I recently got hold of a 1944 edition of RD Lawrence’s The Diabetic Life. As you may know, Lawrence was a remarkable man – one of the first people to be treated with insulin, and the co-founder of the organisation which became Diabetes UK. The Diabetic Life was first published in 1925 and became the key text on the treatment of the condition in the UK for decades, running to 17 editions, the last of which was published in 1965.
The 1944 one is a goody, because it contains a special wartime supplement, with advice on how to cope with diabetes under rationing. In fact, the wartime recipes he suggests in the supplement sound slightly nicer than some of the ones in the main text. Curried mince with egg, anyone? Prune jelly? Or how about vermicelli pudding? Just mix vermicelli pasta with milk, water and a saccharin tablet. Yum!
As this might suggest, although Lawrence was a pioneer, some of the attitudes in a book he wrote nearly 70 years ago are a bit quaint. On the very first page, he tells us ‘if one had to choose a severe disease’ diabetes ‘is probably the most agreeable.’ Agreeable? Really? Choose a severe disease? That’s a really weird idea for a game show.
Nowadays, some of us are very sensitive to the language around diabetes. A lot of people believe you should refer to someone as a ‘person with diabetes’ rather than a ‘diabetic’. There’s none of that in the way old RD talks about it. To him, you’re either ‘a diabetic’ or a – wait for it – ‘a normal’. Nice! He’s also less than kind about those who were struggling to control their condition, telling us that they’re ‘stupid, careless or ill-directed’ and thus ‘cast a slur’ on other diabetic people.
Of course, it’s easy to look back at books like this and think how silly or snobby or old fashioned it all is, and feel rather smug about how far we’ve come since then. What really shocks me, though, is how many of the ideas Lawrence expresses are actually still around today. For example, back then they didn’t understand that Type 1 and Type 2 diabetes were different conditions.
Ever seen a news report where they mention diabetes without distinguishing between Type 1 or Type 2, as if they’re both the same thing? Me too. In Lawrence’s time, they used to talk about ‘mild’ or ‘severe’ diabetes. I’ve often been asked if my sons Joe and Tom have ‘bad diabetes’, which is pretty much the same as saying ‘severe diabetes’.
Lawrence’s standard treatment at this time was to prescribe one injection per day of mixed insulin – or two at a push. This would have been a mixture of short-acting soluble insulin, and long-acting protamine zinc insulin, which had only been developed in 1936. He knew that this wouldn’t give as good blood sugar control as four to six injections a day, but argued that ‘insistence on such perfection would produce a distorted existence and mental invalidism’.
The more I read about his methods, the more it reminded me of the clinic Joe and Tom used to go to. Tom was diagnosed much more recently than 1944 – after all he’s only 13 now – but back in December 2000, one of the first things his consultant told us was that of all the chronic conditions he could have, diabetes is the best one. Or ‘most agreeable’, you might say?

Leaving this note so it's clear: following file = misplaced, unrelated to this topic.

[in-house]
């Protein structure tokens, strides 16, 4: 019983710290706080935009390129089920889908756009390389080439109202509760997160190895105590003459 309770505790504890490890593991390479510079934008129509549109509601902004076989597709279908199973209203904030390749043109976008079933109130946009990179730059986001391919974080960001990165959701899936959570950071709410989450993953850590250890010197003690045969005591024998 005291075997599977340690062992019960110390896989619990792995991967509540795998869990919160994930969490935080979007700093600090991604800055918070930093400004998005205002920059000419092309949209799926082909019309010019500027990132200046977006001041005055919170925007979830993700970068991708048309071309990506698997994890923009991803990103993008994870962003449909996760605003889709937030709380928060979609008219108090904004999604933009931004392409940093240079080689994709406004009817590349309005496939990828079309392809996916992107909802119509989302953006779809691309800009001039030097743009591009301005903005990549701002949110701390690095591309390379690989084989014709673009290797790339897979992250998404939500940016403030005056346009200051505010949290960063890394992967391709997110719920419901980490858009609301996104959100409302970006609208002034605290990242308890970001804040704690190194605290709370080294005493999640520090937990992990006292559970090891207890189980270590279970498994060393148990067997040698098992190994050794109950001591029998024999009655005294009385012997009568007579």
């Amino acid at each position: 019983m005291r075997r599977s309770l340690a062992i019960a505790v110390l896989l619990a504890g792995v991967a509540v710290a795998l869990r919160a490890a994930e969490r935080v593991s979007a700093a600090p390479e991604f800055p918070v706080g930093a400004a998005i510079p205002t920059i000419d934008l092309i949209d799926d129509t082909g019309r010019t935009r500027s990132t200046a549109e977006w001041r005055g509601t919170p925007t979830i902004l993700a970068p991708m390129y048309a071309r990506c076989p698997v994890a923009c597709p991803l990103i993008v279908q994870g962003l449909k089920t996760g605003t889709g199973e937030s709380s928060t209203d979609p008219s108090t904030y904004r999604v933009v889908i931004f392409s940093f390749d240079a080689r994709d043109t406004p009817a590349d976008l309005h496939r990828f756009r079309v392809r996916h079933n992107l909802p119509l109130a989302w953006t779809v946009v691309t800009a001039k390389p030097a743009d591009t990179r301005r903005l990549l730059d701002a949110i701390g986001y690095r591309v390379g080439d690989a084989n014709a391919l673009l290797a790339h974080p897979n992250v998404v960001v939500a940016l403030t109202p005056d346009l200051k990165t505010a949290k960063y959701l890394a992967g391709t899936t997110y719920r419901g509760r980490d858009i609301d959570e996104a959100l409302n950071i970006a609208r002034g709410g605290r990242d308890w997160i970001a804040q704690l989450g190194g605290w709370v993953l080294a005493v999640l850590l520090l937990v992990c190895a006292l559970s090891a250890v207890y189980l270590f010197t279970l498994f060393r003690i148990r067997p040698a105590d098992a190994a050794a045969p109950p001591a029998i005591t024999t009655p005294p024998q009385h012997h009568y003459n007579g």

Initially, Tom was put onto two injections of mixed insulin per day. Sounds familiar? We found it almost impossible to get any kind of feeling of control over his blood sugar levels. He’d be raging high, and then an hour or two later he’d be severely hypo.
As we became more aware of diabetes, we started to question his treatment. Wouldn’t it be easier to control his blood sugar if he went onto multiple daily injections (MDI), with a daily dose of basal insulin and short-acting insulin before every meal? Yes, it might improve his control, we were told – but it’d be very inconvenient and too much for a little kid like him to cope with. Doesn’t that sound a bit like RD Lawrence’s warning about ‘a distorted existence’? We didn’t manage to get them to prescribe MDI for years, by which time our older son Joe had also been diagnosed. Joe and Tom were the first children they’d ever put onto this treatment.
One of the things we were told very soon after Tom’s diagnosis was that his sugars would soon settle down, and he’d probably get to the stage where he’d only need to test his blood once or twice a week. It didn’t strike me as odd at the time, because everything was so new and confusing. We quickly realised what utter bunkum that was. In order to get any kind of control, you need to test several times a day, and statistics have shown that the simple act of regular testing should lower your HbA1C.
I can’t see what you would learn from two tests per week, and I’ve often wondered where the idea came from. Then I came across a bit in The Diabetic Life where Lawrence recommends two tests per week, although in his time this would have involved boiling urine rather than a simple finger prick test. Maybe the person who told us we’d end up only testing twice a week had tapped into some kind of folk memory from Lawrence’s time?
The methods described in the book are outdated now, but at the time it was written they were cutting edge. Lawrence was clearly excited by the new techniques and technologies that were being developed to improve the lives of people who – like him – were living with diabetes. The doctors in Joe and Tom’s old clinic may have echoed his ideas in the treatment they prescribed, but they were actually nothing like him. Far from embracing new treatments, they seemed to positively discourage them. When we first asked about insulin pumps they talked about them as if they were new, untested and unreliable. In fact, they’d already been in use for decades.
We ended up moving to a different clinic, and within a few weeks of doing so Joe and Tom were on insulin pumps. We’ve never looked back. Must finish there – I’m off to make myself a delicious bowlful of prune jelly.